Maui News

Wasps could limit coffee berry borer impacts in Hawaiʻi

Listen to this Article
3 minutes
Loading Audio... Article will play after ad...
Playing in :00

Phymastichus coffea. PC: University of Hawaiʻi.

A tiny wasp that is virtually invisible to the naked eye is providing hope for Hawaiʻi’s coffee industry, according to the University of Hawaiʻi. The Phymastichus coffea (P. coffea) is a minute parasitic wasp which targets the destructive coffee berry borer (CBB).

Researchers say CBB is known to cause severe yield losses in coffee-growing regions around the world.

Researchers in the University of Hawaiʻi at Mānoa College of Tropical Agriculture and Human Resources’ Department of Plant and Environmental Protection Sciences and USDA-Agricultural Research Service plan to deploy thousands of these wasps in coffee-growing areas on Hawaiʻi Island and possibly Maui and Oʻahu.


“This biological control agent has the potential to make significant positive economic impacts in the Hawaiʻi coffee industry, and offers an environmentally safe way to manage CBB,” said Professor and Extension Entomologist Mark Wright in a UH news release. “The Hawaiʻi coffee industry is economically and culturally significant, and we hope that this work will improve the lives of many people associated with the industry.”

Mark Wright and Luis Aristizabal examine examine coffee berry borer in the cages. PC: University of Hawaiʻi

P. coffea is a parasitoid. Unlike parasites that live and feed on a living host organism, this insect’s larvae will eventually kill their hosts. When CBB pests dig into live fruit, such as coffee beans, they release chemicals that attract the wasp. As a biological control agent, it has been used successfully for a number of years in Central and South America, especially Colombia,” according to the release.

UH reports that starting in 2018, live shipments of the wasp were allowed to come into Hawaiʻi under strict quarantine for research—specifically for testing on native insects similar to CBB, such as those in the same subfamily as CBB, to assure that no unintended impacts on native species are likely to occur, as well as other non-native invasive species in the same genus as CBB.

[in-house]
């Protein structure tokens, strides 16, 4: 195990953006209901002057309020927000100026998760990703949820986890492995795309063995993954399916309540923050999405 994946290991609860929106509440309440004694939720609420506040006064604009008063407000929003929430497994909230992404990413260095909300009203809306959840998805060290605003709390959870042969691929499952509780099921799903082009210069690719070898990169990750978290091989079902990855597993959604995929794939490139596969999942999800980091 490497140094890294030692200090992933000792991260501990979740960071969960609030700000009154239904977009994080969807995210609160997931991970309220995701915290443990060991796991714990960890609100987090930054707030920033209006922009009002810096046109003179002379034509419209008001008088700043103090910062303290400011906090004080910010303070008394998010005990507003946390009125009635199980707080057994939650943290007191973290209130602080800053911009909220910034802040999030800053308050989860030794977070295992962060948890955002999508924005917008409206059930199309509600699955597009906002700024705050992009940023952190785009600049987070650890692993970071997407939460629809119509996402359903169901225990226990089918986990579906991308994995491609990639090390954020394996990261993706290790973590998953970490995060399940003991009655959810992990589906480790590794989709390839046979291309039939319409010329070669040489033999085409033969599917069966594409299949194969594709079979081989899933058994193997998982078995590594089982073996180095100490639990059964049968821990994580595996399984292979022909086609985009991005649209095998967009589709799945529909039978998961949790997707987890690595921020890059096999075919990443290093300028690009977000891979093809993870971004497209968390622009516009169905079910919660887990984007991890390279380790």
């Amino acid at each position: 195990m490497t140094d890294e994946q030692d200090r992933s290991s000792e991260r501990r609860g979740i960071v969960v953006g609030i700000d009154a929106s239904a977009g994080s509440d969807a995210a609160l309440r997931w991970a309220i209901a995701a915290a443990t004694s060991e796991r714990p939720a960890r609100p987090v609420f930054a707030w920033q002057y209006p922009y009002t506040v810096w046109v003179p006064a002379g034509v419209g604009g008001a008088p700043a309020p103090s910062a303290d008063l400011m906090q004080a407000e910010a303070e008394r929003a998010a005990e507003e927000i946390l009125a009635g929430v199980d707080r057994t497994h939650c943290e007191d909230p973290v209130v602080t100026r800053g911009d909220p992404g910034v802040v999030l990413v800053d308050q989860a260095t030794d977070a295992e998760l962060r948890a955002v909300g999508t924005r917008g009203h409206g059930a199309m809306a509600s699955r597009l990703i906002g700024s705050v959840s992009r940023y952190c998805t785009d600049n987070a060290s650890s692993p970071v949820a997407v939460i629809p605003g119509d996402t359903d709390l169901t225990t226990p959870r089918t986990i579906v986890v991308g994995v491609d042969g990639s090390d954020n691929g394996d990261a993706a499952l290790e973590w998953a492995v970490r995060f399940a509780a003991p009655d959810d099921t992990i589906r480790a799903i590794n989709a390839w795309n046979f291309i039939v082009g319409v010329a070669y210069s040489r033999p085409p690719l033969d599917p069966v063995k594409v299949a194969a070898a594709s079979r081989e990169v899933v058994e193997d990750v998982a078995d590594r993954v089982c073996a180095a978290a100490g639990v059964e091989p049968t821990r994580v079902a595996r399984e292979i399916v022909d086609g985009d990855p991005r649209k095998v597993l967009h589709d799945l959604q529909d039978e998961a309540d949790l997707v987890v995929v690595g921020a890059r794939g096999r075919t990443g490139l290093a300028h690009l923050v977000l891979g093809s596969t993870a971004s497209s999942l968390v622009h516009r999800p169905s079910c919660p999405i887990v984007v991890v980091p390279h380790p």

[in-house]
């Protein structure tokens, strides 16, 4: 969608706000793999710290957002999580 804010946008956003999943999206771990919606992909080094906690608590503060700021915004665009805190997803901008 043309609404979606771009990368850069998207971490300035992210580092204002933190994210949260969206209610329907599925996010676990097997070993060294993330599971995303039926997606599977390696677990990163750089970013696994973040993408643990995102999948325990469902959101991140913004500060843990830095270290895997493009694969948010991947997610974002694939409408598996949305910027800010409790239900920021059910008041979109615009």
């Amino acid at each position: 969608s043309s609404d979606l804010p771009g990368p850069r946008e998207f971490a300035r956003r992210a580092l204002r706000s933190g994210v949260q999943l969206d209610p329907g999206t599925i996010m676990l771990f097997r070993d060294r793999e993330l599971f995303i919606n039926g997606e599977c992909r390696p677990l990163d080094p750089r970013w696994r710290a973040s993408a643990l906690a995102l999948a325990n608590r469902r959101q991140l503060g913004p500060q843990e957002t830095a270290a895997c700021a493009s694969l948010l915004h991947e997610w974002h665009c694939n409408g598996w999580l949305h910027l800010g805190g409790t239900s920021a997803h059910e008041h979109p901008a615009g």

Since then, Wright and PEPS graduate students David Honsberger and Luis Aristizabal, along with Marisa Wall and Peter Follett from the Daniel K. Inouye U.S. Pacific Basin Agricultural Research Center, have been inching closer and closer to their ultimate goal: releasing thousands of these wasps into coffee-growing regions in the state where CBB has ravaged farms.

Follett said CBB arrived in Hawaiʻi without the natural enemies that keep populations in check in its native range in Africa. “The introduction of the African parasitoid wasp Phymastichus coffea will reunite CBB with its most significant natural enemy from home. Releases of this wasp in coffee in Colombia against CBB have been shown to limit populations to subeconomic levels,” he said.

With approval from the federal Animal and Plant Health Inspection Service and permit from Hawaiʻi Department of Agriculture to bring consignments of P. coffea over from Colombia, the current plan is to hold and breed the wasps in quarantine for at least two generations to ensure they are a pure colony with no contaminants or diseases. Then, PEPS and ARS will mass produce the wasps and release them into the field, according to UH.


Wright said that the wasps will fly free, hopefully become permanently established in release locations, then distribute further throughout coffee growing areas in the state. They will likely be released first in the Kaʻū area of Hawaiʻi Island, then possibly expand to Kona, the Waialua area of Oʻahu and Maui.

“If all goes according to plan, it’ll make a massive impact,” said Wright.


Sponsored Content

Subscribe to our Newsletter

Stay in-the-know with daily or weekly
headlines delivered straight to your inbox.


This comments section is a public community forum for the purpose of free expression. Although Maui Now encourages respectful communication only, some content may be considered offensive. Please view at your own discretion. View Comments